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Title: Characterising membrane protein-surfactant complexes using mass spectrometry methods
Author: Watkinson, Thomas Geoffrey
ISNI:       0000 0004 5993 1619
Awarding Body: University of Leeds
Current Institution: University of Leeds
Date of Award: 2016
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Membrane proteins (MPs) facilitate a large number of essential physiological functions and are the targets for greater than 50 % of licensed pharmaceuticals. MPs, however, are difficult to study in vitro as a result of their inherent properties, such as their insolubility in aqueous solution without the presence of a suitable surfactant to maintain the native-like state. For this reason, high resolution structural data of MPs are lacking relative to their water soluble counterparts. This has inspired a need for improvement in methods of solubilisation and analysis of MPs. Amphipols (APols), are a class of novel surfactants for solubilisation of MPs in a native-like state. APols provide a means for solubilisation of MPs with very high kinetic stability using materials and an approach that can be applied, possibly indiscriminately, to any MP. Mass spectrometry (MS) is a multi-faceted technique used in structural biology. Native-MS, which emerged following the development of “soft” ionisation methods such as electrospray ionisation (ESI), has been used extensively to deliver proteins in to the gas phase for analysis of protein ion m/z, whilst maintaining their native state and non-covalent interactions. The combination of native-MS and ion mobility spectrometry (IMS) allows simultaneous measurement of the collision cross section (CCS) and m/z of protein ions. This can be used to study the conformational state of proteins and protein complexes. Native MS is being used more frequently for the study of MPs. Collisional activation of MP:surfactants allows for liberation of MPs and MP complexes, and determination of CCS values using IMS-MS to evaluate the conformational state and investigate the topology and stability of MP complexes. In addition to native-MS, structural proteomics is a growing field for MS-based study of MP structural biology. In work shown here, Fast Photochemical Oxidation of Proteins (FPOP) and Hydrogen-Deuterium Exchange (HDX) coupled to liquid chromatography (LC)-MS allow for observation of solvent accessible regions of the bacterial outer membrane protein (OMP) OmpT in detergent micelles and APols. Work presented here in three experimental chapters shows APols to improve on detergent micelles in the ability to observe the most native-like forms of MPs in the gas phase, finding that the MPs OmpT, Mhp1 and GalP are only observed in the most lowly charged and, hence, more native-like states by nESI-IMS-MS when released from A8-35 and not from DDM micelles. Certain properties of APols (such as molecular weight and charge density) further benefit or hinder delivery of OMPs in to the gas phase. OmpT, tOmpA and PagP are less readily observed by nESI-IMS-MS when solubilised in the largest and most-negatively charged APols. Following from this, FPOP-LC-MS data suggest that this protective effect of APols is mediated through extra contacts with the non-transmembrane regions of MPs, preventing unfolding and protecting MPs from excess charging during ionisation (as evidenced by a decreased degree of oxidation of reactive residue side chains near the boundaries of the transmembrane domain of OmpT). This same degree of protection is not observed using HDX-MS. In fact, data suggests that NAPol (a non-ionic APol with significantly different chemical composition than the previously described A8-35-like APols) promotes greater flexibility of OmpT in the extramembrane regions relative to solubilisation in DDM micelles, despite it being thought to provide the most native-like environment for MPs. Altogether, this thesis shows the power of A8-35-like APols as a solubilisation tool for studying MP structure and function using MS-based techniques. Data shown here also informs on the nature of APol interactions with MPs and how this may manifest in the improved stability of MPs in solution.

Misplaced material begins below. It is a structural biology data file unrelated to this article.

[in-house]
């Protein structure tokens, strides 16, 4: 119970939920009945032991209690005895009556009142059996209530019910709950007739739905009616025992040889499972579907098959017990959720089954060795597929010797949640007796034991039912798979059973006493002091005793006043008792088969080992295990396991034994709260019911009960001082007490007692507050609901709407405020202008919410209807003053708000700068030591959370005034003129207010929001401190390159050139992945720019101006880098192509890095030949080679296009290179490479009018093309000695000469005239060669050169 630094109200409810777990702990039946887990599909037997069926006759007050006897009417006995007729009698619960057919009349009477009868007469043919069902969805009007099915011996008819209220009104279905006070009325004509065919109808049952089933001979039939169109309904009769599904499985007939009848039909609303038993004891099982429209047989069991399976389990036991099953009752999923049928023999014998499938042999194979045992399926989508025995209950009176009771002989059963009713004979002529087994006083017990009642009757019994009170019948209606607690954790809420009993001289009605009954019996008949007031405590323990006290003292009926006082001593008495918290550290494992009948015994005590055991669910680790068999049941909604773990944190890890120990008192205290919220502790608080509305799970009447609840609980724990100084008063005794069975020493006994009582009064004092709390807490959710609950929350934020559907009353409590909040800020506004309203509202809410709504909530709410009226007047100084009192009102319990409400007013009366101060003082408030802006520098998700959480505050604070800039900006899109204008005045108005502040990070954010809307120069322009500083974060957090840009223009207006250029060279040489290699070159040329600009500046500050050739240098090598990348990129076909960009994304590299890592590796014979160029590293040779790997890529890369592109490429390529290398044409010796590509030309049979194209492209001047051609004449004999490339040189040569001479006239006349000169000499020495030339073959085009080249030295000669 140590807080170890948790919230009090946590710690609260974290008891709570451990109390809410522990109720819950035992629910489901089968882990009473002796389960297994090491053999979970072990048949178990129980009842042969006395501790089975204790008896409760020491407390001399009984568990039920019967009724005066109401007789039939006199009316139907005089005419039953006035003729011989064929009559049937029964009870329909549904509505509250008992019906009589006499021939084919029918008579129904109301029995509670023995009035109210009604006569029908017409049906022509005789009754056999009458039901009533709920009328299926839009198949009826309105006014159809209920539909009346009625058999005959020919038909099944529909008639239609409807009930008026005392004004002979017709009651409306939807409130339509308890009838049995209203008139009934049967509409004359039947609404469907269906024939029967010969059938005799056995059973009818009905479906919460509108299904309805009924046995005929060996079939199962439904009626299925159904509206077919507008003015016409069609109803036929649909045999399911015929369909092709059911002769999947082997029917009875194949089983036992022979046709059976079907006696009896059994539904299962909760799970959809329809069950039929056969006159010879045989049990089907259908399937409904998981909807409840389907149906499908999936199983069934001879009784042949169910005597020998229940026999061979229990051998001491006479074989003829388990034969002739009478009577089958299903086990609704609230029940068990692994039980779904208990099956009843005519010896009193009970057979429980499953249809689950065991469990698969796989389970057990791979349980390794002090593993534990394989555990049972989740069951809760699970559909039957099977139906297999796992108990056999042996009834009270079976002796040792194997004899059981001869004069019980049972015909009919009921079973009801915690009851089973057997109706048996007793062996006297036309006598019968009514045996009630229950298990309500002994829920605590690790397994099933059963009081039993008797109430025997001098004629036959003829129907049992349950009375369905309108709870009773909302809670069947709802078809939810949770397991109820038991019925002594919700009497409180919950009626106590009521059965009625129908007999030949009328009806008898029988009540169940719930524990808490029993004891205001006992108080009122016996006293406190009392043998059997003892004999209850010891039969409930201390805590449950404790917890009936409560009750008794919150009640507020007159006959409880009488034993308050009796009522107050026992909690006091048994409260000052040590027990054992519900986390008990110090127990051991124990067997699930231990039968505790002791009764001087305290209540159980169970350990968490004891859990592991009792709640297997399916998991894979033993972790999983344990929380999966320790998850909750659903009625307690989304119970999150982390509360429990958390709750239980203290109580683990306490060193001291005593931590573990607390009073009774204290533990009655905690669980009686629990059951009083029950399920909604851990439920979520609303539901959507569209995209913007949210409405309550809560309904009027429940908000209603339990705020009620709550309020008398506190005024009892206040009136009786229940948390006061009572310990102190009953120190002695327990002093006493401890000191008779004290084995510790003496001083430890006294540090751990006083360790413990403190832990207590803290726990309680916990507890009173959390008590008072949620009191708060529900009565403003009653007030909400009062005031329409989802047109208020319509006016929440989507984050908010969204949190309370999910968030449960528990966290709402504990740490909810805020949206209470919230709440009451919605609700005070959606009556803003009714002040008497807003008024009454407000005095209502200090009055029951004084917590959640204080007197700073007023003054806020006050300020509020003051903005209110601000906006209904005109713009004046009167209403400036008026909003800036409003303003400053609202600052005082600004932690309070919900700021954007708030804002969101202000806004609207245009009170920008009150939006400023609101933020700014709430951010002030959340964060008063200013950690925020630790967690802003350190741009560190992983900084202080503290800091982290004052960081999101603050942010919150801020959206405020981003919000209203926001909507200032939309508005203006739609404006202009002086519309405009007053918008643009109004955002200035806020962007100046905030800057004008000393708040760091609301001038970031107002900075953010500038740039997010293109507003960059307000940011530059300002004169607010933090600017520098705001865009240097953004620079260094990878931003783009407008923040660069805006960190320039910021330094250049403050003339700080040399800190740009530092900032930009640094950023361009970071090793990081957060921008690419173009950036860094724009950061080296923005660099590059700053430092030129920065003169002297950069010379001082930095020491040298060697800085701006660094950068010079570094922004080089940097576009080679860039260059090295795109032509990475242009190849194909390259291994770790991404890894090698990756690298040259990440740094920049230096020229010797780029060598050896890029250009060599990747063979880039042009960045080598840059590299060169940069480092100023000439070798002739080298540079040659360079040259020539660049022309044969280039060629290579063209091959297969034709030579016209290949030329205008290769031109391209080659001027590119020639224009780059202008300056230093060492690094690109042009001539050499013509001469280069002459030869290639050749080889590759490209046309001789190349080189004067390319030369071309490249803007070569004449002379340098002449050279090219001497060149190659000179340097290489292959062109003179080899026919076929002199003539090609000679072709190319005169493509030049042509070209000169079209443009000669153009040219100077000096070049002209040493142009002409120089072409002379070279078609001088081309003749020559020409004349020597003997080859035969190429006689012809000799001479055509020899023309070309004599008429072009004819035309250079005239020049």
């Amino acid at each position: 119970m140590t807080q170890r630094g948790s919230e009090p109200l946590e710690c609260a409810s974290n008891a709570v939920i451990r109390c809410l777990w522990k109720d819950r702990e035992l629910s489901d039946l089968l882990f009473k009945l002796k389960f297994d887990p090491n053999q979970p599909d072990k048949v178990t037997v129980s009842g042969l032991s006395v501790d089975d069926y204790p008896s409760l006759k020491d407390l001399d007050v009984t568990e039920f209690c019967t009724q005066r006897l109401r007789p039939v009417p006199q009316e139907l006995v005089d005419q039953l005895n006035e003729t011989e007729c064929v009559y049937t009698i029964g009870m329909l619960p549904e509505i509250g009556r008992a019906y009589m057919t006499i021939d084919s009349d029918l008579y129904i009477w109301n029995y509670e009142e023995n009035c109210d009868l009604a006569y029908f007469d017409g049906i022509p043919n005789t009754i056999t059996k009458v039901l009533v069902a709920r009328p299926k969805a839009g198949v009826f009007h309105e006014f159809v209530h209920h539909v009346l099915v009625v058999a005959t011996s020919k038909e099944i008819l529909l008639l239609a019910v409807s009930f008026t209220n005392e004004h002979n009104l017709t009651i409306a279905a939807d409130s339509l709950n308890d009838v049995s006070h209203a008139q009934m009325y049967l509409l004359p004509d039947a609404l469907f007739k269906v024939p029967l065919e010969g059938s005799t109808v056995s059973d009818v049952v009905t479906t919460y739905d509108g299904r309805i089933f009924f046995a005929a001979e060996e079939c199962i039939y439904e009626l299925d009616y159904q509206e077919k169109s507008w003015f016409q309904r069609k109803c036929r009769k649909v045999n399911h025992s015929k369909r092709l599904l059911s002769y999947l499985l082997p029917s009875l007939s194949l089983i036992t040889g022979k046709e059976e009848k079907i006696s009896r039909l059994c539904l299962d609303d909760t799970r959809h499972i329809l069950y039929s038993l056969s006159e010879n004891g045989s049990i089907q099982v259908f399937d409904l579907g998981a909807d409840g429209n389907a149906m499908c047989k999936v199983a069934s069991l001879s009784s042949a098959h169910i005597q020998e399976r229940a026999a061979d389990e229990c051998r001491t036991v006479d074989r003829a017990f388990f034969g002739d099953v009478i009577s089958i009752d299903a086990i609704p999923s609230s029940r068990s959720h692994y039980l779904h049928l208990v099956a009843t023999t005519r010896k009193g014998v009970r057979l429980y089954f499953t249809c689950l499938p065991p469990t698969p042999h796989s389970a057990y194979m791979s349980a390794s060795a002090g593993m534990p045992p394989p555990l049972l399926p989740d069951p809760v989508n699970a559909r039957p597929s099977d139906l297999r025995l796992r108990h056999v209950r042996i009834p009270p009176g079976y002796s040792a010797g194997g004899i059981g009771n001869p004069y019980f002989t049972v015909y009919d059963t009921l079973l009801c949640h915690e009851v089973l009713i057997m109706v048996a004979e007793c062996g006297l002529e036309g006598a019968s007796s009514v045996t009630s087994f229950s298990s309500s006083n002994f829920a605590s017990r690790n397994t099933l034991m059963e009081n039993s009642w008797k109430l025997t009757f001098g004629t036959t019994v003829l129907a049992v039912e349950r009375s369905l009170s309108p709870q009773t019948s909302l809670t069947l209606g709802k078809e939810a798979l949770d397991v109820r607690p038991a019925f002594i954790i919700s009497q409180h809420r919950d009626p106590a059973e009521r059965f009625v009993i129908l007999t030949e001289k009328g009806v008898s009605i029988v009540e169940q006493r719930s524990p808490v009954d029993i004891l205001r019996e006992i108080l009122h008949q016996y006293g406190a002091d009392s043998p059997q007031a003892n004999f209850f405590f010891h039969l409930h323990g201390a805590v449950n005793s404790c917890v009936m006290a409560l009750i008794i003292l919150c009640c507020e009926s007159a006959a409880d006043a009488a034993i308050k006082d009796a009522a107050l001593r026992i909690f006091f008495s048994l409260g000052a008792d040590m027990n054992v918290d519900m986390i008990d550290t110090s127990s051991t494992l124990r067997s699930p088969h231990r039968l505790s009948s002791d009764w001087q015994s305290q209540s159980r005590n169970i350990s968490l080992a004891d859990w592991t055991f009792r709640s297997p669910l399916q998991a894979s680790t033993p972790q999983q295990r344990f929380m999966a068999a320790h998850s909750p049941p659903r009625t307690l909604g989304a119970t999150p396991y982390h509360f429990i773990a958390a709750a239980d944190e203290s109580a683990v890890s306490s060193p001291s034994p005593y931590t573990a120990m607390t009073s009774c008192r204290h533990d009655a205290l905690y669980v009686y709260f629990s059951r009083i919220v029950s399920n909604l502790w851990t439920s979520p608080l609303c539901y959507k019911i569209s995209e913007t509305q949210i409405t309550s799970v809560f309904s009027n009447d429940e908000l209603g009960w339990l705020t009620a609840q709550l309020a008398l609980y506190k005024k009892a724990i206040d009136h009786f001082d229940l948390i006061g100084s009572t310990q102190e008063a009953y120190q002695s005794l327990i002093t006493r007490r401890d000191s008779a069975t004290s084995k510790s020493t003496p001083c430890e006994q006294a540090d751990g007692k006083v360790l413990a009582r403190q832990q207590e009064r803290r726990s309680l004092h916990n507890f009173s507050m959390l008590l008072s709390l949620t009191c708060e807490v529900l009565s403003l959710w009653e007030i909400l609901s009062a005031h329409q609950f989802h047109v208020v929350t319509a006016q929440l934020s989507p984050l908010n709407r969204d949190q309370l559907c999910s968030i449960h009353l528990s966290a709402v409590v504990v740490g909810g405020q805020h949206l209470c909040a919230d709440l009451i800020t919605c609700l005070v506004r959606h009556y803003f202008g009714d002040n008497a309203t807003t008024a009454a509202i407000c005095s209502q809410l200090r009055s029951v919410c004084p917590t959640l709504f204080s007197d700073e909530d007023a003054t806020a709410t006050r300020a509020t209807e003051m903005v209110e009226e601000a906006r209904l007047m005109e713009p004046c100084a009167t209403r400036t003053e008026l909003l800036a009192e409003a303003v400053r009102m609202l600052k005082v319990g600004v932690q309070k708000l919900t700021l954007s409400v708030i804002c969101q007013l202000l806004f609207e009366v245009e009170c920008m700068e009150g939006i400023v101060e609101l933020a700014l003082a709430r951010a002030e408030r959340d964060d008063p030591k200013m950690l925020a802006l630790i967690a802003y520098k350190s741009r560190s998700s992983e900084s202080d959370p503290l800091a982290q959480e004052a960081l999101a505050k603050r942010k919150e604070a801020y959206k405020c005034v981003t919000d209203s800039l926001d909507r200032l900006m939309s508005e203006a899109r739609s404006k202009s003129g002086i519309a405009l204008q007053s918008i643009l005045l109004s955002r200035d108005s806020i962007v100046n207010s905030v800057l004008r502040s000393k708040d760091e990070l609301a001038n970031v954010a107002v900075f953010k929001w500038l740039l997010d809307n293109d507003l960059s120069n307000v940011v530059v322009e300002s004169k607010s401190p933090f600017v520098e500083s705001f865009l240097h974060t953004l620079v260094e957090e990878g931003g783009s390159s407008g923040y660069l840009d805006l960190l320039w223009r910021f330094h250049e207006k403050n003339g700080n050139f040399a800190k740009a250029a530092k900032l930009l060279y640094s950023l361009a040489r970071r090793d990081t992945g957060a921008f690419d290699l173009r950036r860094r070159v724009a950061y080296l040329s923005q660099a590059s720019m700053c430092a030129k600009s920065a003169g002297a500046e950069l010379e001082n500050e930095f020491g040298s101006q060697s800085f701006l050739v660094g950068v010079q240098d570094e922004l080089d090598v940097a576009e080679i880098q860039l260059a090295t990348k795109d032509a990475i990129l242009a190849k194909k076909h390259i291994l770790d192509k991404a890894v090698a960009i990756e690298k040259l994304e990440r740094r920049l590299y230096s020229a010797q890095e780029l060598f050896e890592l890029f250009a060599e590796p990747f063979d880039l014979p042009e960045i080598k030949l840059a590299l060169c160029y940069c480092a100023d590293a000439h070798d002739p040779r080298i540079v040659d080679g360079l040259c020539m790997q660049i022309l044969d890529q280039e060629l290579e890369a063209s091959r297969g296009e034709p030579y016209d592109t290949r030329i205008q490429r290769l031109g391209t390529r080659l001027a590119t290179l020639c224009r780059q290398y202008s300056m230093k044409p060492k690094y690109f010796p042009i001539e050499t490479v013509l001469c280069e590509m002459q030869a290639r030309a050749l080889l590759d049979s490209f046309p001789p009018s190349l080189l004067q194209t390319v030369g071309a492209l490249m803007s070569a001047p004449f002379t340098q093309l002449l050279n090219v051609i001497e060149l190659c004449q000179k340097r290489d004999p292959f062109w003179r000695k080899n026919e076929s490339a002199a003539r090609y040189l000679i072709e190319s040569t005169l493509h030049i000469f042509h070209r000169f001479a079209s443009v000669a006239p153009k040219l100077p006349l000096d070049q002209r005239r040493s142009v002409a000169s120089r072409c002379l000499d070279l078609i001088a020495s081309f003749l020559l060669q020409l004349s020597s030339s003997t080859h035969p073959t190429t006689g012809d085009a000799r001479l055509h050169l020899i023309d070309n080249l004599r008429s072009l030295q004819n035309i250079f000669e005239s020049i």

Supervisor: Ashcroft, Alison ; Radford, Sheena Sponsor: Not available
Qualification Name: Thesis (Ph.D.) Qualification Level: Doctoral
EThOS ID:  DOI: Not available